Pilot Sports’ presentation is solid with a great user interface across various menus such as the main menu, level selection menus, split-screen multiplayer menus, character selection menus, options menus and gameplay menus with support for navigation via the left analogue stick and face buttons, although it does not include support for navigation via the d-pad, right analogue stick and touch pad. Menu backgrounds focus on an aerial panning view of a peaceful tropical island.

Sound effects include the plane, jetpack, glider or parachute accelerating or decelerating, whooshing air, moving through gates and collecting items, alongside a fusion of a skilfully played acoustic guitar and arcade oriented instrumental music. There is no DualShock 4 speaker implementation, although it could have produced a sound effect such as the plane’s engine or the whooshing of air as the plane, jetpack, glider or parachute hits an air pocket.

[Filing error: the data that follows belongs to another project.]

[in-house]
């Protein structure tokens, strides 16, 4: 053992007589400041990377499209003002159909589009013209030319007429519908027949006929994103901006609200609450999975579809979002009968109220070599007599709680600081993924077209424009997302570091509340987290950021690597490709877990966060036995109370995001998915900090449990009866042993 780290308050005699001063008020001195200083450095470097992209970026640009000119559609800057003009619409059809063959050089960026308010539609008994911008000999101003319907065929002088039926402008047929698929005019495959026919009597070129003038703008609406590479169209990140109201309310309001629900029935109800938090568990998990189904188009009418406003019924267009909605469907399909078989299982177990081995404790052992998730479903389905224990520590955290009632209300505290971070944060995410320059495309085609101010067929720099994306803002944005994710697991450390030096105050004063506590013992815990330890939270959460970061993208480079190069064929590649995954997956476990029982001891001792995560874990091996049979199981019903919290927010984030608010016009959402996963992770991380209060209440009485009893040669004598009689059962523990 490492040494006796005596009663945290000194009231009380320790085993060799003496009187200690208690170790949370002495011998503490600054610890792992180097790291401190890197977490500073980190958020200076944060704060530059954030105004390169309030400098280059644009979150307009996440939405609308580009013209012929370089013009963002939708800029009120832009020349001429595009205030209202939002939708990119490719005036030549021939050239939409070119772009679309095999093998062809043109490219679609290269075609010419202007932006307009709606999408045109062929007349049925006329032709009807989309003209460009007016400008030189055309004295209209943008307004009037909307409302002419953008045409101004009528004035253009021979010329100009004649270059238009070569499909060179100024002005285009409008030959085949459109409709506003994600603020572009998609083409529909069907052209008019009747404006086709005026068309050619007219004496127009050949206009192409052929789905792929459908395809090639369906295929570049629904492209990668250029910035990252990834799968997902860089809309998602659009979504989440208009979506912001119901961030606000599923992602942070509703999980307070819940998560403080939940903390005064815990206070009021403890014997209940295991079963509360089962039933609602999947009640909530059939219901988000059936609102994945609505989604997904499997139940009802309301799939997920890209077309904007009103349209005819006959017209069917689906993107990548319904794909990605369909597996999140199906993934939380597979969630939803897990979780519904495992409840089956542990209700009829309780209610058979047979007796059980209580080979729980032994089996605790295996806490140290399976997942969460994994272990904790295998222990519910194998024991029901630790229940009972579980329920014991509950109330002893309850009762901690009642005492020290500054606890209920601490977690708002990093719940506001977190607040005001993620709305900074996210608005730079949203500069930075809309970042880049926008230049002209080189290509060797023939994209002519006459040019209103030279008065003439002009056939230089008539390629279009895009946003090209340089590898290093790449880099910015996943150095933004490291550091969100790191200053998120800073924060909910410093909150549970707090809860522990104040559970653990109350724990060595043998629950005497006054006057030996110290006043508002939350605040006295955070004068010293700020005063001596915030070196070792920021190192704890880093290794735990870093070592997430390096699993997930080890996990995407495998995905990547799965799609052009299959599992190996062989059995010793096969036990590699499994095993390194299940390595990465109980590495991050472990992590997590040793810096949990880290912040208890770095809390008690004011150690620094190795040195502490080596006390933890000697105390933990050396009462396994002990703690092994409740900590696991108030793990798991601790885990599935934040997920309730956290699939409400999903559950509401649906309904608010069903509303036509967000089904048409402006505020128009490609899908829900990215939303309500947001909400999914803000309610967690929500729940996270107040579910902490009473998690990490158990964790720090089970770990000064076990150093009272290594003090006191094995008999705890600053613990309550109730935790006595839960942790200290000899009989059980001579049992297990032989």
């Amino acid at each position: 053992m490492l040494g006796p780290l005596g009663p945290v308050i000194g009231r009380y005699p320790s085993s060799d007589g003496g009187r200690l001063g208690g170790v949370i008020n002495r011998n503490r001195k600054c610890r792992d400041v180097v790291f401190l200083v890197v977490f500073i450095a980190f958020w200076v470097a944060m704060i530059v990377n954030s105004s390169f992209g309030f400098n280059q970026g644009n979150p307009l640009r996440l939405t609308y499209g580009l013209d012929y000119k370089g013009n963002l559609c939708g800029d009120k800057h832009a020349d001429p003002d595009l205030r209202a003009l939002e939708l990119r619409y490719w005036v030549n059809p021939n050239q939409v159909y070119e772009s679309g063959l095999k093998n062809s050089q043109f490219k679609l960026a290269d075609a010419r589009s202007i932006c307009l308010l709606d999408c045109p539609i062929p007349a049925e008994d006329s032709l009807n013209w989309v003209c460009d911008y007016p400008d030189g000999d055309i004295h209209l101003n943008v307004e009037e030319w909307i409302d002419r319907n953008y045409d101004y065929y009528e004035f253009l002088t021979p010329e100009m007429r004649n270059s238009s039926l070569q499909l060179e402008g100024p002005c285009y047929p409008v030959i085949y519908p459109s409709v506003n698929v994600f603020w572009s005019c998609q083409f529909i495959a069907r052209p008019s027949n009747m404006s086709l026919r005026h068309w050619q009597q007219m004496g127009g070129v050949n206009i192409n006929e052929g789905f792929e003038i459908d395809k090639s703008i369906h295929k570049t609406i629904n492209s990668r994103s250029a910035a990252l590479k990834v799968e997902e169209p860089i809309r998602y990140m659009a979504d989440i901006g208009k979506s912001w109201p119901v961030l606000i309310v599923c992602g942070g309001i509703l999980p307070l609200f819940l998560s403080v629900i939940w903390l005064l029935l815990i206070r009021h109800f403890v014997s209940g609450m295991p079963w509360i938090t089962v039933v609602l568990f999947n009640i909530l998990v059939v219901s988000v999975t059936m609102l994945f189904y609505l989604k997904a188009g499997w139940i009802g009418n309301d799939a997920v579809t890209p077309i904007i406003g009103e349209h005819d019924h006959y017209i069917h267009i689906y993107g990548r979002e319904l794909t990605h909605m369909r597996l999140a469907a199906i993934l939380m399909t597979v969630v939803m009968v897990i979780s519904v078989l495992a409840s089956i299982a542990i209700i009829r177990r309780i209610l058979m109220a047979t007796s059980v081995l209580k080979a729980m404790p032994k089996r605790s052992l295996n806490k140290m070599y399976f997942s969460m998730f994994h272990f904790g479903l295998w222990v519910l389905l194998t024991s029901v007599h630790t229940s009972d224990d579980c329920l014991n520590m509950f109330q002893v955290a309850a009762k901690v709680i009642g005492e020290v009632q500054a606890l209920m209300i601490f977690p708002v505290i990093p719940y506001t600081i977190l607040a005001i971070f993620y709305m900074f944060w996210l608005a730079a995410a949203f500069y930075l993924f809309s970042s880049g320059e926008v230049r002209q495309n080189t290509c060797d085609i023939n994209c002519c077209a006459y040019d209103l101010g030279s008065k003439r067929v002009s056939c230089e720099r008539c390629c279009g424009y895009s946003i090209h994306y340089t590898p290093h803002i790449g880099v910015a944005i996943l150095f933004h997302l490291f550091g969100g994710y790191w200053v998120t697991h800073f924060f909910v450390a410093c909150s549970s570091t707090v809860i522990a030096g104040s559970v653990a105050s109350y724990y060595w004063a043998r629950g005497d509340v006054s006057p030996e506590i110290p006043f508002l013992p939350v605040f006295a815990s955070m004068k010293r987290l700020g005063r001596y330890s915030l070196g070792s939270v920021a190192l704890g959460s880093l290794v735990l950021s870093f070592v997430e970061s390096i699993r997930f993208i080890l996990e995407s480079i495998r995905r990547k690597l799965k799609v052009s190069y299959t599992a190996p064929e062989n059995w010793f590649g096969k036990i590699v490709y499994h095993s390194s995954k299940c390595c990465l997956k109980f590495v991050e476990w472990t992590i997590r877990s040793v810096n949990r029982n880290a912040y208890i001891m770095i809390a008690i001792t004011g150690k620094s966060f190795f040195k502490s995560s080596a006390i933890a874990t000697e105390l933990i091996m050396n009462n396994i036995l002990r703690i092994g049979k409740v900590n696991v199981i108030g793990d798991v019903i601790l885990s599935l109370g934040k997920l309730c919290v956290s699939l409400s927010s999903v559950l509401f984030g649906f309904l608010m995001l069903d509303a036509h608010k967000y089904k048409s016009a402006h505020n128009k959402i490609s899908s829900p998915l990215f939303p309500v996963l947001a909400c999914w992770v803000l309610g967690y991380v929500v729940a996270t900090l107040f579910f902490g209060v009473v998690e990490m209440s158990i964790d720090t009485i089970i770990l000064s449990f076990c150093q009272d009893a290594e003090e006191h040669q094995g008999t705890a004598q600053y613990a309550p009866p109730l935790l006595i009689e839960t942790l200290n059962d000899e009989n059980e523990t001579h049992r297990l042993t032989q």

The trophy list includes 14 trophies with 11 bronze trophies, 2 silver trophies and 1 gold trophy, although there is no platinum trophy. Easier trophies include the Repeater bronze trophy for restarting a level five times without finishing it; the Fast as the Wind bronze trophy for reaching the third round of the time attack challenge; and the Adrenaline Junkie bronze trophy for opening your parachute less than 50 metres above the landing platform. Harder trophies include the Olympia gold trophy for achieving 50 gold medals in single player and the Liberator bronze trophy for unlocking the second through fifth set of levels in single player. It is estimated that depending upon skill and a good trophy guide to provide some helpful tips that it would take between 10 to 20 hours to 100% the trophy list.